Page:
Objectives: To evaluate the safety and effectiveness of once-daily gastroretentive gabapentin (G-GR) for treatment of PHN in real-world clinical practice.
Methods: Patients aged >=18 years were divided into 2 cohorts: patients <=70 years and patients >70 years. All patients were titrated to 1800 mg G-GR/d over 2 weeks and maintained at that dosage for 6 weeks, for 8 weeks total treatment. To reflect clinical practice, exclusion criteria were limited to those in the product label. Efficacy was assessed using a visual analog scale (VAS) and the Brief Pain Inventory (BPI). Patient/Clinician Global Impression of Change (PGIC/CGIC) scales were completed at Week 8. Adverse events (AEs) were assessed.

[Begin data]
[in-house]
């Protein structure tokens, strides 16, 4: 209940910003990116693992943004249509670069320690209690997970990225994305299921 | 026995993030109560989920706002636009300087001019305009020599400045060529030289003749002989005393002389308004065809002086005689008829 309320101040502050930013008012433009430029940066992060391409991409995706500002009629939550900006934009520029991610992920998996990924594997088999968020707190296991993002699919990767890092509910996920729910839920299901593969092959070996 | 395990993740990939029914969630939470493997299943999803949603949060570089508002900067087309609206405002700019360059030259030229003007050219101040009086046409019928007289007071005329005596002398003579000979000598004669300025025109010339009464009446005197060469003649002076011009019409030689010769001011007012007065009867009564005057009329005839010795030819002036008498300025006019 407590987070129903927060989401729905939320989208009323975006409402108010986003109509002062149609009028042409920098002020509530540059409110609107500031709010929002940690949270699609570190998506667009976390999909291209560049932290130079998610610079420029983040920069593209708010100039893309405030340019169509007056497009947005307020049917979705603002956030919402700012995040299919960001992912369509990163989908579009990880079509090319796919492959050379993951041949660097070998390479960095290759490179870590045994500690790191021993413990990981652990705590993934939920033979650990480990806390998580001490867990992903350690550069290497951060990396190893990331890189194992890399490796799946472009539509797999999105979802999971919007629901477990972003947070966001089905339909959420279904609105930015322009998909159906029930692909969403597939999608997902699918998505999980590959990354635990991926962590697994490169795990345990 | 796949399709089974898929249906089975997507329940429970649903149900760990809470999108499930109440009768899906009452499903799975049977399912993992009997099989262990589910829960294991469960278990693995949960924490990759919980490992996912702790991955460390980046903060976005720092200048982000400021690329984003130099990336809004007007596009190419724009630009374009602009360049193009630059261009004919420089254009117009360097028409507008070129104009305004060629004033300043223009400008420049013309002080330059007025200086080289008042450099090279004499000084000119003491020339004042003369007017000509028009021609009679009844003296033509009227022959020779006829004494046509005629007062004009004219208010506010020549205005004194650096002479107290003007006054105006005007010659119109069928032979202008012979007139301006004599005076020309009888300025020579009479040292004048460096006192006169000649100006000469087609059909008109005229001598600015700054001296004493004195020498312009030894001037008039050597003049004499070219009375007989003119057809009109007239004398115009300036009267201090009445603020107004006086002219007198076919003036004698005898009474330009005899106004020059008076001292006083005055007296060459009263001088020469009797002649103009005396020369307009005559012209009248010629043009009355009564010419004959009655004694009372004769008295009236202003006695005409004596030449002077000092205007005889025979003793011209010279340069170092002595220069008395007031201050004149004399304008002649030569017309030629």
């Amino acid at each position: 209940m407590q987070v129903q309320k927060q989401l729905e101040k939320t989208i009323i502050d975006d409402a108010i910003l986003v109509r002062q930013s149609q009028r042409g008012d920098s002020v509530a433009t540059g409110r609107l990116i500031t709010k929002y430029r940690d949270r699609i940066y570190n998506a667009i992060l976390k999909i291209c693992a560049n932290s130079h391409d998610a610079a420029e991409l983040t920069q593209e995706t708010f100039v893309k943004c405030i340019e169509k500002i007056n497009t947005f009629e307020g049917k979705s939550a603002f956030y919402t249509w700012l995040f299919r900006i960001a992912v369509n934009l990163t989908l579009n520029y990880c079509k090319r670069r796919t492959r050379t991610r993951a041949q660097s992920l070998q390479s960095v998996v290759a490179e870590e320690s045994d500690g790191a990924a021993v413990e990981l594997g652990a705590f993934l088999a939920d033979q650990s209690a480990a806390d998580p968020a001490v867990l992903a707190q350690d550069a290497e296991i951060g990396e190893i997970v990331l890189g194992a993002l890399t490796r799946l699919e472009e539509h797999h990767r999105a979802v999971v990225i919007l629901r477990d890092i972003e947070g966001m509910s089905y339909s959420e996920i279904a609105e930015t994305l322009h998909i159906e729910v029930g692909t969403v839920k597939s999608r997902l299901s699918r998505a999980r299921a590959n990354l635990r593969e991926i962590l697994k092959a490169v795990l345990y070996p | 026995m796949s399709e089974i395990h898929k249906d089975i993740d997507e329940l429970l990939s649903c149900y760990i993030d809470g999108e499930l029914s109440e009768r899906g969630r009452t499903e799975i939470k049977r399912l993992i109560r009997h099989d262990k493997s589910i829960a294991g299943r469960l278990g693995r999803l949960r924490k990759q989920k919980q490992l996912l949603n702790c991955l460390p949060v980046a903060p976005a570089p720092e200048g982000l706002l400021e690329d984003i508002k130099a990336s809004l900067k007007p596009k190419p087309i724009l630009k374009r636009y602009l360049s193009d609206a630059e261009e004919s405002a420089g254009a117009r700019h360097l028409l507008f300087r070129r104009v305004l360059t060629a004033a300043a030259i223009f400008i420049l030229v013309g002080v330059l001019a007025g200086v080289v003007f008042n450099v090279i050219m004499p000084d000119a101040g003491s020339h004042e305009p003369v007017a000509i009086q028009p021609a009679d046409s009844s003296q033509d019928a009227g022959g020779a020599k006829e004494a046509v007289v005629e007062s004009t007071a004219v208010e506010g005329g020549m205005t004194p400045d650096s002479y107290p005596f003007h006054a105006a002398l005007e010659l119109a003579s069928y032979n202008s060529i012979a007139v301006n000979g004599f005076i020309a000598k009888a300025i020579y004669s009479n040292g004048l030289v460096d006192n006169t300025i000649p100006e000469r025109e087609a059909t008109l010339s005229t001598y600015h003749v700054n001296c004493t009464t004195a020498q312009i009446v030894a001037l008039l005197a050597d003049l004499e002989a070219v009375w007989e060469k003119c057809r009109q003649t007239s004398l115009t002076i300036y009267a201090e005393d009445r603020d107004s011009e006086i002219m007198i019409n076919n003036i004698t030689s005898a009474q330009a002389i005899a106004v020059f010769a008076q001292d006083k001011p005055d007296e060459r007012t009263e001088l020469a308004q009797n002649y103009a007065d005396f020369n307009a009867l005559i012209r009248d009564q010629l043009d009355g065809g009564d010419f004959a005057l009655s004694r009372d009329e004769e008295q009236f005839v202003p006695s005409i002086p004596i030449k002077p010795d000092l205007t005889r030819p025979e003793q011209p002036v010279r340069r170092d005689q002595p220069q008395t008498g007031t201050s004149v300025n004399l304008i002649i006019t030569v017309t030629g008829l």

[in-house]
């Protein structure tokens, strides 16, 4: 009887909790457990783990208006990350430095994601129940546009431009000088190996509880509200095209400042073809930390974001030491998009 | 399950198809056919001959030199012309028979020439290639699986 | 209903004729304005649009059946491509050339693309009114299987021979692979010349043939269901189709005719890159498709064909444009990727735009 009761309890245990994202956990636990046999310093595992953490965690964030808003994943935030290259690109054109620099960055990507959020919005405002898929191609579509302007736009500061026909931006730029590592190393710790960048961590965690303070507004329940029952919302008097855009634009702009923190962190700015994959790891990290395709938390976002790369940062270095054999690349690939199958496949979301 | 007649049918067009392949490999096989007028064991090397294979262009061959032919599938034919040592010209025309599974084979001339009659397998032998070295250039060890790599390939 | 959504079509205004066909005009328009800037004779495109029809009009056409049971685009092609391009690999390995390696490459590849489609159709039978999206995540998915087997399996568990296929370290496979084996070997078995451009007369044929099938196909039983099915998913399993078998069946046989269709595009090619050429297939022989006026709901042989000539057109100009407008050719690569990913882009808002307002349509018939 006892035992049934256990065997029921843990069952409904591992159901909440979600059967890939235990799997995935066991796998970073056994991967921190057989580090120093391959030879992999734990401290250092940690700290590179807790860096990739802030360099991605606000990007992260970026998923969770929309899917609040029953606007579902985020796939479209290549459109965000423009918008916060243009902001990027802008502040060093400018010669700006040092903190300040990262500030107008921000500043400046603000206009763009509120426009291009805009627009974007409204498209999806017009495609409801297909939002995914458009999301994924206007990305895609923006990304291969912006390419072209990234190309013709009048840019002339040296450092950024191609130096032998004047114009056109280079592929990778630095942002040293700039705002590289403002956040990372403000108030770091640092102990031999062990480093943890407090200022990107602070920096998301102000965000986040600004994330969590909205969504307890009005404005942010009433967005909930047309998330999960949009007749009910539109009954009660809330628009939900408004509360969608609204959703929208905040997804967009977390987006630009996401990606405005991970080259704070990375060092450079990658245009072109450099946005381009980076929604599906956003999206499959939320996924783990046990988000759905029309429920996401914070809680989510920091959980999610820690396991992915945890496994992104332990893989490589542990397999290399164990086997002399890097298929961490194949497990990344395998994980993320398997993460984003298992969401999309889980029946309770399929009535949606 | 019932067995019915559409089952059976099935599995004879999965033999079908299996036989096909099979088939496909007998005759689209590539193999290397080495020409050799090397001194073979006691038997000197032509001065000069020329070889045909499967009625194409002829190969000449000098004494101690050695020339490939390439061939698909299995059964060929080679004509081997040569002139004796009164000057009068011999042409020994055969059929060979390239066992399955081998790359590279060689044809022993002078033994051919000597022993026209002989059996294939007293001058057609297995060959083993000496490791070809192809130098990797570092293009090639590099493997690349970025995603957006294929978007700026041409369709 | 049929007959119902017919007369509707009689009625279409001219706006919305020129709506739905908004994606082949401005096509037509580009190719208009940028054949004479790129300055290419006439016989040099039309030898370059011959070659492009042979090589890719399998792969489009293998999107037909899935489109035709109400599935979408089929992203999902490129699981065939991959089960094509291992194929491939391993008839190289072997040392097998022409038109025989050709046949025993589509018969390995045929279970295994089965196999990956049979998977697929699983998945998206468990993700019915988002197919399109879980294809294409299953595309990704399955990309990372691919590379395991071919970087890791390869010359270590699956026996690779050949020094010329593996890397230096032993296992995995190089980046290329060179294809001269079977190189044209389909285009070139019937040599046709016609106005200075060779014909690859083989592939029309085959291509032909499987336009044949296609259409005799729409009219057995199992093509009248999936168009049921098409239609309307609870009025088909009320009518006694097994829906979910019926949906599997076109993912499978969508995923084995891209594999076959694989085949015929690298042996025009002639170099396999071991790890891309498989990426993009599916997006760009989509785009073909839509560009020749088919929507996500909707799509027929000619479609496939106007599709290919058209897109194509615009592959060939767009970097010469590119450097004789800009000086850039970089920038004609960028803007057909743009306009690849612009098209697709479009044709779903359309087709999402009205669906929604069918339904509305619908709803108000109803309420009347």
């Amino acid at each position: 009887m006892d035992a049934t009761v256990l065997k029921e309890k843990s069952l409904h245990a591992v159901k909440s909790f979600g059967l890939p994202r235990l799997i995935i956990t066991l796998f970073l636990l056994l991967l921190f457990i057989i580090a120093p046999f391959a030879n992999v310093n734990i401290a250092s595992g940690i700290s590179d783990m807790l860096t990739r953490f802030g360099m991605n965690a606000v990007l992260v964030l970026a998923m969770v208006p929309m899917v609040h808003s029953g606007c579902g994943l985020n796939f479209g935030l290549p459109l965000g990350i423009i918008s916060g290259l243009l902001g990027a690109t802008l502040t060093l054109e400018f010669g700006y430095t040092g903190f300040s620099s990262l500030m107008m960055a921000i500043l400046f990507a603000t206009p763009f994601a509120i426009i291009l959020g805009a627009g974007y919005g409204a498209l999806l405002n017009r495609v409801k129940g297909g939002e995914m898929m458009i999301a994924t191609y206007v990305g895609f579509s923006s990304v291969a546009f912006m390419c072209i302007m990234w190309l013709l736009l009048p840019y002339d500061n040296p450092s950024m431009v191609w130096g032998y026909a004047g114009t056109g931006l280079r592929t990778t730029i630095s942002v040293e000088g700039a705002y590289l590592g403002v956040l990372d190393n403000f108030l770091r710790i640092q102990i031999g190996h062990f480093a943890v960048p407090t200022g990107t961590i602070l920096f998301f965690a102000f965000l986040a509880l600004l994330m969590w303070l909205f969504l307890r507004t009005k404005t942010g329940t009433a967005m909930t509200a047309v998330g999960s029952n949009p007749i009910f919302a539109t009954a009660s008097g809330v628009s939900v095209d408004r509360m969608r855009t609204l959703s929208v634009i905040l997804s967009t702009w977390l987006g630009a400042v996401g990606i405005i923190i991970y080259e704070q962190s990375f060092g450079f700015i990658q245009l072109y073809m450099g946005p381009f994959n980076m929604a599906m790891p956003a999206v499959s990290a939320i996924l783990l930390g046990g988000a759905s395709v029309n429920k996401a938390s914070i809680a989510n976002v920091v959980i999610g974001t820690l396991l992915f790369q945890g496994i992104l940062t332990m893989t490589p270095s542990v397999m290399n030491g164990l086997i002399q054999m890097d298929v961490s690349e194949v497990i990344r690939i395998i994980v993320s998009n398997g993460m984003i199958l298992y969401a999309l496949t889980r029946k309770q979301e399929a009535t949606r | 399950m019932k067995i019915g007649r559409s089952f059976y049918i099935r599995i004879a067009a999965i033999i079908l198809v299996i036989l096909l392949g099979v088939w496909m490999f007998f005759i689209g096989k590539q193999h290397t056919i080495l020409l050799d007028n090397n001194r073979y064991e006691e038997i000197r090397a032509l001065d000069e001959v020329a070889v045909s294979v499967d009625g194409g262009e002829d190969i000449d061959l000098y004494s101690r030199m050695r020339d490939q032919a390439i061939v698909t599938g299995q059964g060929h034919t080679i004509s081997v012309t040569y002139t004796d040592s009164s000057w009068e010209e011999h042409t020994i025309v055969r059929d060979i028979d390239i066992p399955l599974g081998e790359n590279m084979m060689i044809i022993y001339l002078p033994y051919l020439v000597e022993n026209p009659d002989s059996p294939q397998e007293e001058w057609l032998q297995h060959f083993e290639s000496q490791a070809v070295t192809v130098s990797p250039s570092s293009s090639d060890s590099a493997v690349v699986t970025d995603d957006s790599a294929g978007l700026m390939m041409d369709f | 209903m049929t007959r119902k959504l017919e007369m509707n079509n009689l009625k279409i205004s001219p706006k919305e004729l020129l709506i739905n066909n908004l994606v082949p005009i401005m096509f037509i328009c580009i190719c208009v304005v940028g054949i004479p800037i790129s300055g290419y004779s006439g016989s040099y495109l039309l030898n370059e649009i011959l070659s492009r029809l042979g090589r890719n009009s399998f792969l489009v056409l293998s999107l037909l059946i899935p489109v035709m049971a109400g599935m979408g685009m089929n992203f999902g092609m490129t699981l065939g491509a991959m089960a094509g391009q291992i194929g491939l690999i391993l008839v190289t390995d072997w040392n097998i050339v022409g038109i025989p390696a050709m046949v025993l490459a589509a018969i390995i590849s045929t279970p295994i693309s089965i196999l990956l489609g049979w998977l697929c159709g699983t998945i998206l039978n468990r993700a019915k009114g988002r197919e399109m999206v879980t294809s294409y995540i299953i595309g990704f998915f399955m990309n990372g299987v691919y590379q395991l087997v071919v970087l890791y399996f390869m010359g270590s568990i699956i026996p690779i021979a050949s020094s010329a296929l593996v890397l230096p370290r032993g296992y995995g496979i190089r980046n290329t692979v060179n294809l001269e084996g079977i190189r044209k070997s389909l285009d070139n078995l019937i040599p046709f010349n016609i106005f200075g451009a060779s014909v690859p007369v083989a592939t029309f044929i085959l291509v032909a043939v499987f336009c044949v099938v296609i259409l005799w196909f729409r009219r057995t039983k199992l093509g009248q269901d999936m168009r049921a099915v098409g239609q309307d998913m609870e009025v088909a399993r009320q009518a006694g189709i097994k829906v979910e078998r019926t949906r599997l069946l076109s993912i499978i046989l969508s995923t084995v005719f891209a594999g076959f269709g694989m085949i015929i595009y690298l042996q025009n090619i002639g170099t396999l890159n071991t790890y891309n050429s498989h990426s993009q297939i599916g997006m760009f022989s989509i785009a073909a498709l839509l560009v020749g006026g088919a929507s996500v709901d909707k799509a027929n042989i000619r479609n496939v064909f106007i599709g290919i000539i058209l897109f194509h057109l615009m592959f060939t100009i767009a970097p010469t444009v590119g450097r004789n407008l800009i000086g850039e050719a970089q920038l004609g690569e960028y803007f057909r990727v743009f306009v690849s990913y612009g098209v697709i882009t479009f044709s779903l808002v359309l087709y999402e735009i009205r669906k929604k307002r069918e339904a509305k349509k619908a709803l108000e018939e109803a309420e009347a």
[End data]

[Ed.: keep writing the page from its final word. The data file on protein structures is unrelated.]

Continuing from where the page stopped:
Results: The efficacy population included 190 patients (110, <=70 y; 80, >70 y). The mean percent change in VAS score at Week 8 from baseline was -21.3%/-20.4% (<=70 y/>70 y). The proportion of patients with a >=30% reduction in VAS score from baseline was 51.8%/55.0% (<=70 y/>70 y) and was 42.7%/37.5% for a >=50% reduction. BPI scores were all significantly reduced by Week 8. On the PGIC instrument, more patients <=70 years reported feeling "Much" or "Very much" improved from baseline (59.0% vs. 40.3%). G-GR was generally well tolerated. Thirty-seven (18.8%) patients experienced AEs that led to discontinuation. No patients died and 5 (2.5%) patients experienced serious AEs. The most common G-GR-related AEs (<=70 y/>70 y) were dizziness (11.7%/16.3%) and somnolence (3.6%/8.1%).
Discussion: In real-world clinical practice, G-GR appears to be an effective, well-tolerated treatment option for patients with PHN, regardless of age.
(C) 2014 by Lippincott Williams & Wilkins